Paris: Follow the pavement in homage to Piaf

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In 1915, six days before Christmas, Edith Piaf was born into poverty in Paris. Natasha Edwards captures the mood of the places where she sang her way through tragedy to triumph.

Listen to a few Piaf songs and almost every part of working-class Paris is there - the Faubourgs, the Bois de Vincennes, the Canal St-Martin, the dance halls and the bars. It's a long way from the Paris of the Louvre or elegant Marais mansions, but what can beat the pathos of songs such as "Les Amants"? You could even say that Piaf was literally associated with the streets. She was born, legend has it, on the pavement outside 72 rue de Belleville, now one of Paris's most racially mixed quartiers, up the hill beyond the Chinese restaurants; the house now lies between a kebab shop and a derelict Jewish shop, and opposite a Caribbean restaurant.

Given her extraordinarily complex life, that is an appropriate start for a pilgrimage in her memory. A stone tablet above the door reads "On the steps of this house, was born the 19 December 1915, in the greatest poverty, Edith Piaf, whose voice would later move the world".

As a child she helped her father in his street turns, before herself singing in the streets, mostly in this area of north-east Paris. There is a small monument - and a bar named after her - at place Edith-Piaf. Devotees can visit the tiny museum at 5 rue Crespin-du-Gast (ring for an appointment: 00 33 1 43 55 52 72, Monday to Thursday, 1pm-6pm) which is run by fans.

Two rooms are filled with posters, gold discs, her little black dress, pieces of her furniture, her lucky monkey mascot, porcelain and other memorabilia.

Also in the area, half-way down the hill towards Republique, is the Java (105 rue du Faubourg-du-Temple, 11th) dance hall, an old Piaf haunt of the sort typified in "Bal Dans Ma Rue". It's not exactly Piaf any more, but the mood is much more relaxed than in most Paris night-clubs. The red Morocco leather booths remain from when it opened in 1928, and you can dance to live bands here on Thursday and Friday nights, even if today they are more likely to be belting out Cuban salsa and bolero than musette (some elderly couples still take to the dance floor on Sunday afternoons).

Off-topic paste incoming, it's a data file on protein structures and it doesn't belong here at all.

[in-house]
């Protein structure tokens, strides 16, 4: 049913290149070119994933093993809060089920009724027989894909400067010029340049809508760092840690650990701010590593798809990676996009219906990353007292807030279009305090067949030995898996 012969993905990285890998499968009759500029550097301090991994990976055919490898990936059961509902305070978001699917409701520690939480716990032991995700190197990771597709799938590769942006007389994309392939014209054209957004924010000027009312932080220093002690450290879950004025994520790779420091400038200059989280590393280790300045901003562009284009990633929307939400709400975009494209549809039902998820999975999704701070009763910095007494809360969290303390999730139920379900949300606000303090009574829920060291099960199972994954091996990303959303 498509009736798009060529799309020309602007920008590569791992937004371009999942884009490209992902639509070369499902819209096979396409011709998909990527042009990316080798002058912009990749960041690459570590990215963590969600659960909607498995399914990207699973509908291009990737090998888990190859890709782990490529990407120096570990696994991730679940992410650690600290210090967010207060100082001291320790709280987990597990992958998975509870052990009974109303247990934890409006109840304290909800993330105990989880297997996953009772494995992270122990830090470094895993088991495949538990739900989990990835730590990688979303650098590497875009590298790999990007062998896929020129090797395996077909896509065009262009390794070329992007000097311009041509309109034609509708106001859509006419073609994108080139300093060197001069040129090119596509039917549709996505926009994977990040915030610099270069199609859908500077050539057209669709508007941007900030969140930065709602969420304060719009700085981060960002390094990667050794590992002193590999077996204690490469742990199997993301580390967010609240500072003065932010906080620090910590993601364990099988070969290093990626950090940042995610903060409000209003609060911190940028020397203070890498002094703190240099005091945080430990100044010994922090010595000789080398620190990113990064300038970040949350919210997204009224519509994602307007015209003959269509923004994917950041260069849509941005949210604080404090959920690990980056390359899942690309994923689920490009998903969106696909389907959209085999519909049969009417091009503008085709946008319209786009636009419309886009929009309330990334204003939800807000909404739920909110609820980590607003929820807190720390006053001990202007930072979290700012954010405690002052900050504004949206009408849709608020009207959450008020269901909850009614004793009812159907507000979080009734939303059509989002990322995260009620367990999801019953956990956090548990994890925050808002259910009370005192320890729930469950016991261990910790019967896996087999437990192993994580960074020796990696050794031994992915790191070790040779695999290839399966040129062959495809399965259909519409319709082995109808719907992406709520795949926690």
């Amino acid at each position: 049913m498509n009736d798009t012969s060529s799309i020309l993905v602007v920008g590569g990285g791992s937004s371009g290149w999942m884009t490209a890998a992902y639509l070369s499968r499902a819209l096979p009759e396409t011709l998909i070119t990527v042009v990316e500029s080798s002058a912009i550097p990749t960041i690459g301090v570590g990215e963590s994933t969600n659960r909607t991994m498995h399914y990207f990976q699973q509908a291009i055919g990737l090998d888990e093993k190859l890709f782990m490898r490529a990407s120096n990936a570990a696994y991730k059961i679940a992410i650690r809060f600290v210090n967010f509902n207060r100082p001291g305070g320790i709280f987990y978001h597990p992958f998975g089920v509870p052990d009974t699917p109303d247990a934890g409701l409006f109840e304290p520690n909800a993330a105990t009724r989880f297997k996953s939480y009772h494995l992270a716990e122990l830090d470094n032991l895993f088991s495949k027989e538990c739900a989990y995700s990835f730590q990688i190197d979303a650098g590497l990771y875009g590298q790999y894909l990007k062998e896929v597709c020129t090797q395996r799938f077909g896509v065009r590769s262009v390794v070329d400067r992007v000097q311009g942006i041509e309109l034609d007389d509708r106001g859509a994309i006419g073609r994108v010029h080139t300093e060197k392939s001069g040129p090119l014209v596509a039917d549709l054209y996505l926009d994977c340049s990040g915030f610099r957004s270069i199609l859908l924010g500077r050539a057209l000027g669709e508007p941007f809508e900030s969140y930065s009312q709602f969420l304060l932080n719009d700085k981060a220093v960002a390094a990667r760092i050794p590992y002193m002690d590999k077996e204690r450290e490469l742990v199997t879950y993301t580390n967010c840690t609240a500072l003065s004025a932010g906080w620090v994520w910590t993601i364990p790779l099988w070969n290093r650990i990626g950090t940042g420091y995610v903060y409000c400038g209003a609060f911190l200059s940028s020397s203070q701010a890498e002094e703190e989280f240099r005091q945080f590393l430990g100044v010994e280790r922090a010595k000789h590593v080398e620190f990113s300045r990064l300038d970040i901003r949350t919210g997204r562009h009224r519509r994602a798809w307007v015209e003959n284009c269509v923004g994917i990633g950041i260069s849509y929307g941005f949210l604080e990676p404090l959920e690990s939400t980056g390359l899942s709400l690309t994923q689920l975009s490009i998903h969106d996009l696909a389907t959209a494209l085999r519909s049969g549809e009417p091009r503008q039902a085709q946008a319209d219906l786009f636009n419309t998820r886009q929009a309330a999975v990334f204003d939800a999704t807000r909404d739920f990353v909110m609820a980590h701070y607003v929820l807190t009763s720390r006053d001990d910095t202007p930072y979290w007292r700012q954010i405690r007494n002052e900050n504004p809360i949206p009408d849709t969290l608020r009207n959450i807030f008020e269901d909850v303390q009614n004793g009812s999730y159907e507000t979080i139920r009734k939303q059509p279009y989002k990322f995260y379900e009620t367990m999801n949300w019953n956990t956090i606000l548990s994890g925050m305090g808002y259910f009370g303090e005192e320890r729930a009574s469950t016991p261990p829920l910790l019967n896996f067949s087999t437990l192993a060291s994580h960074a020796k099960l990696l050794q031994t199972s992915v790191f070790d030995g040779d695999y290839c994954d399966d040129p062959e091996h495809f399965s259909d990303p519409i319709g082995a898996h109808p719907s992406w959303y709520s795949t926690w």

In 1935, singing outside her habitual territory, she was spotted by Louis Leplee, who soon put her on at his cabaret Le Gerny's, off the Champs- Elysees, and gave Edith Giovanna Gassion the name that would last: "La Mome Piaf" - the kid sparrow. It was the start of a rise to fame, but also tragedy, that included the assassination of Leplee and the deaths of two lovers - Marcel Cerdan, a boxer, and Douglas Davies - in separate plane crashes.

After her start at Gerny's all the cabarets and concert halls of Paris were open to her: the Moulin Rouge in Pigalle, where she sang with young Yves Montand (another lover); the Canotier du Pied de la Butte at 62 boulevard Rochechouart, where she performed with Maurice Chevalier, still a tiny late-night cabaret today; and the Olympia concert hall, a listed monument currently being reconstructed a few metres down from the original on boulevard Capucines.

Time for a trip west. Piaf mythology decrees that her name be ever associated with Belleville. It tends to be forgotten that at the end of her life, a wealthy woman and an international star, she lived in a very different milieu, in a huge apartment at 67 boulevard Lannes in the salubrious 16th arrondissement, until her death on 9 October 1963.

Death and a return east to the Pere-Lachaise cemetery, almost a city within the city, with its neat, cobbled streets lined with sometimes fantastical mausolea. I was fascinated to learn that shortly after the cemetery opened in 1804, they moved in selected celebrities - among them Heloise and Abelard, La Fontaine and Moliere - to bring it into fashion.

There is no such problem today. The cemetery positively groans with famous names and is awash with tourists every weekend. It is not easy to find the tomb of Piaf, though. (Don't follow the crowd - that will take you to Jim Morrison, complete with police surveillance.)

Pick up a map at the entrance and head for division 97 in the north-east corner of the cemetery. A simple, polished granite slab is marked, somewhat unexpectedly "Madame Lamboukas dite Edith Piaf 1915-1963"; next to it is the tomb of Theophanus Lamboukas - her fourth and 20-years-younger husband. On the top, vases of flowers - many roses - remember "La Vie en Rose".

How to get to Edith Piaf's home town with no regrets

Eurostar (0345 303030) operates trains from London Waterloo and Ashford to Gare du Nord. The fare is pounds 69 if you travel midweek and stay away a Saturday night; pounds 89 if you leave on a Friday; pounds 179 if you want an unrestricted ticket.

For specimen fares on some of the many air routes from the UK to Paris, the following airlines were called and asked for quotes departing the UK on 9 January and returning 12 January.

Air France (0181-742 6600) from Edinburgh (pounds 132.30) and Birmingham (pounds 126.30); British Midland (0345 554554) from Heathrow (pounds 109.50) and East Midlands (pounds 129.50); British Airways (0345 222111) from Heathrow or Gatwick (pounds 109.50) and Manchester (pounds 120.50).

More information: French Government Tourist Office, 178 Piccadilly, London W1V 0AL (0891 244123).